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France’s World Cup Win, Elixir For A Nation Hit By Terrorism

The victory of Les Bleus is a real boost for a nation that has been the repeated target of Islamist terror. Still it is not a magic solution to its many divisions.

Crowd on the Champs-Elysées celebrating the new World Champions on July 16
Crowd on the Champs-Elysées celebrating the new World Champions on July 16
Le Monde editors

-Editorial-

PARIS — As soon as the referee blew the final whistle, a wave of jubilation spread across all of France: endless flocks of fans, fraternal and joyful, celebrated the victory of Les Bleus, winners of the World Cup for the second time in history, defeating Croatia 4-2 in the final at Moscow's Luzhniki Stadium.

The celebration was all-encompassing, from north to south, from east to west. From Paris — with people gathering on the Champs-Elysées — to Marseille, from Lille, Nantes and Rennes to Strasbourg, Montpellier and all the way to the Reunion island, a French territory in the Indian Ocean, an entire people simply set their quarrels and divisions aside. This moment is all the more precious as it brings together, in all its diversity, a country traumatized by the succession of terror attacks committed on its soil since it began in January 2015 with the deadly shootings at the satirical magazine Charlie Hebdo.

France thus expressed its pride and gratitude towards players who came from afar; who, in return, dedicated their victory to "la République." At the start of this World Cup in Russia, the team coached by Didier Deschamps, were hardly the tournament favorite, with a lineup of young (with an average squad age of 26) and relatively inexperienced players. It took plenty of sweat, tears and even suffering for these players — most of whom came from the poorer towns on the outskirts of the Paris region, to make their sense of team spirit and solidarity triumph.

World Cup Champion France, Frozen In Time — © Ulrik Pedersen / ZUMA / OneShot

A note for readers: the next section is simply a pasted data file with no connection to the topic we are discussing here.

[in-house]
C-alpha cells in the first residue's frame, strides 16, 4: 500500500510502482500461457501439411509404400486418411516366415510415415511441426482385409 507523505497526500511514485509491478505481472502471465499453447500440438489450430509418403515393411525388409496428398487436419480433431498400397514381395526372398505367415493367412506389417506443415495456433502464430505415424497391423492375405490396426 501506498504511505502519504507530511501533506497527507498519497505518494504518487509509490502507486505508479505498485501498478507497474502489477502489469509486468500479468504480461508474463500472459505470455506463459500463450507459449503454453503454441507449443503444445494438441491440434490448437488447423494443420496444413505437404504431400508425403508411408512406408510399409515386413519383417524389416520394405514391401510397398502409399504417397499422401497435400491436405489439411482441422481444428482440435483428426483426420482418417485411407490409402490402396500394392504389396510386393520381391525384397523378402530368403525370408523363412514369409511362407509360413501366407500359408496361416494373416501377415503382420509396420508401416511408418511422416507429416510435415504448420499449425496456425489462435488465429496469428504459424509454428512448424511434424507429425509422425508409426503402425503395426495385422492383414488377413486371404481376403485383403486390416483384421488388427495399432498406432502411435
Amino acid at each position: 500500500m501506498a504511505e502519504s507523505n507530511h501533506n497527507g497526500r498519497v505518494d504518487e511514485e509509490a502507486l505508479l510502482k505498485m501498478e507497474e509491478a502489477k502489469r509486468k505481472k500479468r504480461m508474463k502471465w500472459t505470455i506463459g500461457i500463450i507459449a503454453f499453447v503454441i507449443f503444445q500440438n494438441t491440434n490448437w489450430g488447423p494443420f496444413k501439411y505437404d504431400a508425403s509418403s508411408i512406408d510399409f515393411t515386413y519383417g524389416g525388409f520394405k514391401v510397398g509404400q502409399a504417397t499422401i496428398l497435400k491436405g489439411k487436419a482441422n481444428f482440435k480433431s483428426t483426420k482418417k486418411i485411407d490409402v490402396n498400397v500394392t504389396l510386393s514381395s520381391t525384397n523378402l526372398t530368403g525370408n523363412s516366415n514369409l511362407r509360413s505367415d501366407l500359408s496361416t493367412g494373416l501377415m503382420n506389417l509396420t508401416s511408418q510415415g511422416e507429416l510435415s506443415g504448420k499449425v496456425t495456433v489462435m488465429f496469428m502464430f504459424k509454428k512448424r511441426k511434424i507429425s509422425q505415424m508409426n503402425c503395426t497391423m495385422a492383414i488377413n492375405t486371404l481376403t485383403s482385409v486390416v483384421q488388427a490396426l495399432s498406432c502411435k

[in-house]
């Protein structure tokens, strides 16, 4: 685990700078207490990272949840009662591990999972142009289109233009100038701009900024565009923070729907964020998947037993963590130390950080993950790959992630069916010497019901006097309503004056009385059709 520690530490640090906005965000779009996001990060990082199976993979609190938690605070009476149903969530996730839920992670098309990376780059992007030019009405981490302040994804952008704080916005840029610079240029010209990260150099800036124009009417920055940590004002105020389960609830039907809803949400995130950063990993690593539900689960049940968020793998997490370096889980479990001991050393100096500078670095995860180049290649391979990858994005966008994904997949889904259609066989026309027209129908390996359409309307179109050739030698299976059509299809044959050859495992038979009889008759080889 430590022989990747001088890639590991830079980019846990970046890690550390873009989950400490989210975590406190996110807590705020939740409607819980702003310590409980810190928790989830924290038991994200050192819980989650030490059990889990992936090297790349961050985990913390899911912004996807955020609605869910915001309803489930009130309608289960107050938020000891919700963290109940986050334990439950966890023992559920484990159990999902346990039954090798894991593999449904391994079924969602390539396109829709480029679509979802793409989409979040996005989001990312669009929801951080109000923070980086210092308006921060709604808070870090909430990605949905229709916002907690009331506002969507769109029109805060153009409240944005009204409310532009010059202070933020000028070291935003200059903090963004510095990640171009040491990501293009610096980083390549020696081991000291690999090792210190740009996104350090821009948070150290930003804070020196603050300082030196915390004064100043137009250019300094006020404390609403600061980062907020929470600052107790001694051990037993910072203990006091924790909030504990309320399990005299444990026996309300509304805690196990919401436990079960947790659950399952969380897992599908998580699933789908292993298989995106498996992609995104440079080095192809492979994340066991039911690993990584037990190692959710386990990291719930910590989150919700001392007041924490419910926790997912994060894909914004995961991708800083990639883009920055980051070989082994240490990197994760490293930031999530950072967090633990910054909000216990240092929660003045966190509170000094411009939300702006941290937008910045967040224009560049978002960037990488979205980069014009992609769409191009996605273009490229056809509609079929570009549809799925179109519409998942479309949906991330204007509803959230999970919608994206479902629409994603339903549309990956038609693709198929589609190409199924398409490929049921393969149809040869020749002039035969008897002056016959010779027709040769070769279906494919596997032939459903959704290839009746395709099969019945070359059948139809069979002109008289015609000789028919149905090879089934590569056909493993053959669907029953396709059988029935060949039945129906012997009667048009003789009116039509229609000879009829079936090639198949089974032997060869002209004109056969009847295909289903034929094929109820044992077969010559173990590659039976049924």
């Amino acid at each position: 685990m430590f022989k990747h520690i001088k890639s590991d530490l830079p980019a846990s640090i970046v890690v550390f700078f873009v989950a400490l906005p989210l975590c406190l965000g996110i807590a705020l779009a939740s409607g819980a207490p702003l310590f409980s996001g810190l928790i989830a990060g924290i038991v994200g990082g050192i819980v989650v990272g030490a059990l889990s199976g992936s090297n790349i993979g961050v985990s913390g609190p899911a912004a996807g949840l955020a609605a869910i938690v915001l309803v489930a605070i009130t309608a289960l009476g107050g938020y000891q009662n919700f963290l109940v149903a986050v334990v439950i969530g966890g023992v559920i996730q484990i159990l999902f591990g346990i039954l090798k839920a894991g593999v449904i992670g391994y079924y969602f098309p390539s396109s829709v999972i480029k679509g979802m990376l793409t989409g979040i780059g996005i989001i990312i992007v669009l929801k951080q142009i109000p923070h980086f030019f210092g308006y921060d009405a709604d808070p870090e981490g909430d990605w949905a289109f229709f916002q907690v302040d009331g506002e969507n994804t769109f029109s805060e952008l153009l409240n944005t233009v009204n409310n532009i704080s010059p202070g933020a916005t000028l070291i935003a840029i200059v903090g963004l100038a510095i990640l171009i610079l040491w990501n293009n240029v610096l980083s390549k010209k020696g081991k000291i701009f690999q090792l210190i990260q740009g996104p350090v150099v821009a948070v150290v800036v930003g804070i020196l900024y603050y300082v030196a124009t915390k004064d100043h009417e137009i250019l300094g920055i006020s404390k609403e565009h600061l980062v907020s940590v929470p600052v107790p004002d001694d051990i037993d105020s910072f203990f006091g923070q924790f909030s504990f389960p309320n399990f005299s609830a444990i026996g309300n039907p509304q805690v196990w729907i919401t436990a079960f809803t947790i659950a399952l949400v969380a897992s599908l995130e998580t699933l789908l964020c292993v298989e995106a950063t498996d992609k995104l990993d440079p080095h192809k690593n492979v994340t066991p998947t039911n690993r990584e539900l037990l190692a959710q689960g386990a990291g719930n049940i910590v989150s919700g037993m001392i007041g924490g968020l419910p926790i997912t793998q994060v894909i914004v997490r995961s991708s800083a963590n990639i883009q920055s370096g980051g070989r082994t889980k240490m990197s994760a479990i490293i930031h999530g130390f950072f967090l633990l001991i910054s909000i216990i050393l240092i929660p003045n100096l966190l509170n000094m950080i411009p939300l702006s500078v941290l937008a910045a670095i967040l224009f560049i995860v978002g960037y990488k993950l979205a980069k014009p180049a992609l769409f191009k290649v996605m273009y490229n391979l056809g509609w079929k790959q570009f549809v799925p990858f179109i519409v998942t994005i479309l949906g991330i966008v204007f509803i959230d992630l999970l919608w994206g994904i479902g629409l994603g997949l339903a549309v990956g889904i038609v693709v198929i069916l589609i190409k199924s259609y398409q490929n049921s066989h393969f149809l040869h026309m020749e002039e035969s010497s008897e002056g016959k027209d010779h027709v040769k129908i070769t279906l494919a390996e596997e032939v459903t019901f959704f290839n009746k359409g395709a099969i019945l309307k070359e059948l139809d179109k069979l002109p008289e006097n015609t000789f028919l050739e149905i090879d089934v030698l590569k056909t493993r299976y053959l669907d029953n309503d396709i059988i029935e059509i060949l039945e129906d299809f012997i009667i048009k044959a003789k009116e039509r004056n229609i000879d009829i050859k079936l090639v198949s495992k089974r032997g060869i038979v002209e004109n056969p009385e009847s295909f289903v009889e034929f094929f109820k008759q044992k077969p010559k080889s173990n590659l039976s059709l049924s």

This moment of collective happiness is a scathing refutation of the rancid theorists of nationalist obsessions based on family names or skin color. For these Bleus, with multiple backgrounds, who draped themselves in French flags, belonging to the national community goes without saying.

And yet, at the same time, the country is not going to be transfigured by this second World Cup title. History has shown the ephemerality of these moments of national unity. The euphoria set off by the 1998 victory didn't stop far-right candidate Jean-Marie Le Pen from reaching the second round of the presidential election in 2002. In 2005, the explosion of rioting in the outskirts of Paris showed the persistence of urban and social divisions. And the spirit that emerged from the nationwide rallies after the Charlie Hebdo attack itself quickly faded as well.

History has shown the ephemerality of these moments.

France won't be transformed by magic. Social inequalities won't just vanish, neither will mass unemployment. The quarrels and polemics that make up our daily lot will soon reappear. Sporting glory is momentary, and cannot suffice to restore social cohesion on its own. But for all that, France would be wrong to deny itself this passing pleasure. In a context of continuing political and social gloom, the national team's victory is likely to boost French morale. It is a sign of confidence in its youth, and such a healthy breath of optimism comes right on time.

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Geopolitics

Patronage Or Politics? What's Driving Qatar And Egypt Grand Rapprochement

For Cairo, Qatar had been part of an “axis of evil,” with anger directed at Al Jazeera, the main Qatari outlet, and others critical of Egypt after the Muslim Brotherhood ouster. But the vitriol is now gone, with the first ever visit by Egyptian President al-Sisi to Doha.

Egyptian President Abdel Fattah al-Sisi met with the Emir of Qatar in June 2022 in Cairo

Beesan Kassab, Daniel O'Connell, Ehsan Salah, Hazem Tharwat and Najih Dawoud

For the first time since coming to power in 2014, President Abdel Fattah al-Sisi traveled to Doha last month on an official visit, a capstone in a steadily building rapprochement between the two countries in the last year.

Not long ago, however, the photo-op capturing the two heads of state smiling at one another in Doha would have seemed impossible. In the wake of the Armed Forces’ ouster of the Muslim Brotherhood government in 2013, Qatar and Egypt traded barbs.

In the lexicon of the intelligence-controlled Egyptian press landscape, Qatar had been part of an “axis of evil” working to undermine Egypt’s stability. Al Jazeera, the main Qatari outlet, was banned from Egypt, but, from its social media accounts and television broadcast, it regularly published salacious and insulting details about the Egyptian administration.

But all of that vitriol is now gone.

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